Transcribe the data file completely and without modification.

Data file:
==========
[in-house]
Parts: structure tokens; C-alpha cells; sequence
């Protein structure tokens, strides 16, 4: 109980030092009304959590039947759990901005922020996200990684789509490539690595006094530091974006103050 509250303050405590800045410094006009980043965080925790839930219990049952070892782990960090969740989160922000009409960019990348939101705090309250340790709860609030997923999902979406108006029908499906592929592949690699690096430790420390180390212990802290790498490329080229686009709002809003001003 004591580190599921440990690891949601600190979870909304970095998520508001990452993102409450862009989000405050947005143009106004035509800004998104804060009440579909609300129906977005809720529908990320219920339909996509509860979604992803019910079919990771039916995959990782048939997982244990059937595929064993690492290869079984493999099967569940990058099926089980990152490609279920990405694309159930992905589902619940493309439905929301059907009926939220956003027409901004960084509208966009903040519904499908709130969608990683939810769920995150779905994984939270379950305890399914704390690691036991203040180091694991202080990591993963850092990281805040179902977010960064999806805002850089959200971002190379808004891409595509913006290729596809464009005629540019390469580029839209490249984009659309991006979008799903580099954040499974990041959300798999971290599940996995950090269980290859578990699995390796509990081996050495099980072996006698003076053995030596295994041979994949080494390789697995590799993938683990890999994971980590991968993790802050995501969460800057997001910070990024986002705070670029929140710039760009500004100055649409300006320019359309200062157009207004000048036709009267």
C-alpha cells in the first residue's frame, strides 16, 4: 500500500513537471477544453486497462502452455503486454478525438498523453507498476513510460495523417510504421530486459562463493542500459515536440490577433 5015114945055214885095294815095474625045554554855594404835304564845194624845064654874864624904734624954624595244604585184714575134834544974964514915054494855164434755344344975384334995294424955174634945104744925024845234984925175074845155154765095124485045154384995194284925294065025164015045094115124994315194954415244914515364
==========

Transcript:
[in-house]
Parts: structure tokens; C-alpha cells; sequence
């Protein structure tokens, strides 16, 4: 109980030092009304959590039947759990901005922020996200990684789509490539690595006094530091974006103050 509250303050405590800045410094006009980043965080925790839930219990049952070892782990960090969740989160922000009409960019990348939101705090309250340790709860609030997923999902979406108006029908499906592929592949690699690096430790420390180390212990802290790498490329080229686009709002809003001003 004591580190599921440990690891949601600190979870909304970095998520508001990452993102409450862009989000405050947005143009106004035509800004998104804060009440579909609300129906977005809720529908990320219920339909996509509860979604992803019910079919990771039916995959990782048939997982244990059937595929064993690492290869079984493999099967569940990058099926089980990152490609279920990405694309159930992905589902619940493309439905929301059907009926939220956003027409901004960084509208966009903040519904499908709130969608990683939810769920995150779905994984939270379950305890399914704390690691036991203040180091694991202080990591993963850092990281805040179902977010960064999806805002850089959200971002190379808004891409595509913006290729596809464009005629540019390469580029839209490249984009659309991006979008799903580099954040499974990041959300798999971290599940996995950090269980290859578990699995390796509990081996050495099980072996006698003076053995030596295994041979994949080494390789697995590799993938683990890999994971980590991968993790802050995501969460800057997001910070990024986002705070670029929140710039760009500004100055649409300006320019359309200062157009207004000048036709009267």
C-alpha cells in the first residue's frame, strides 16, 4: 500500500513537471477544453486497462502452455503486454478525438498523453507498476513510460495523417510504421530486459562463493542500459515536440490577433 5015114945055214885095294815095474625045554554855594404835304564845194624845064654874864624904734624954624595244604585184714575134834544974964514915054494855164434755344344975384334995294424955174634945104744925024845234984925175074845155154765095124485045154384995194284925294065025164015045094115124994315194954415244914515364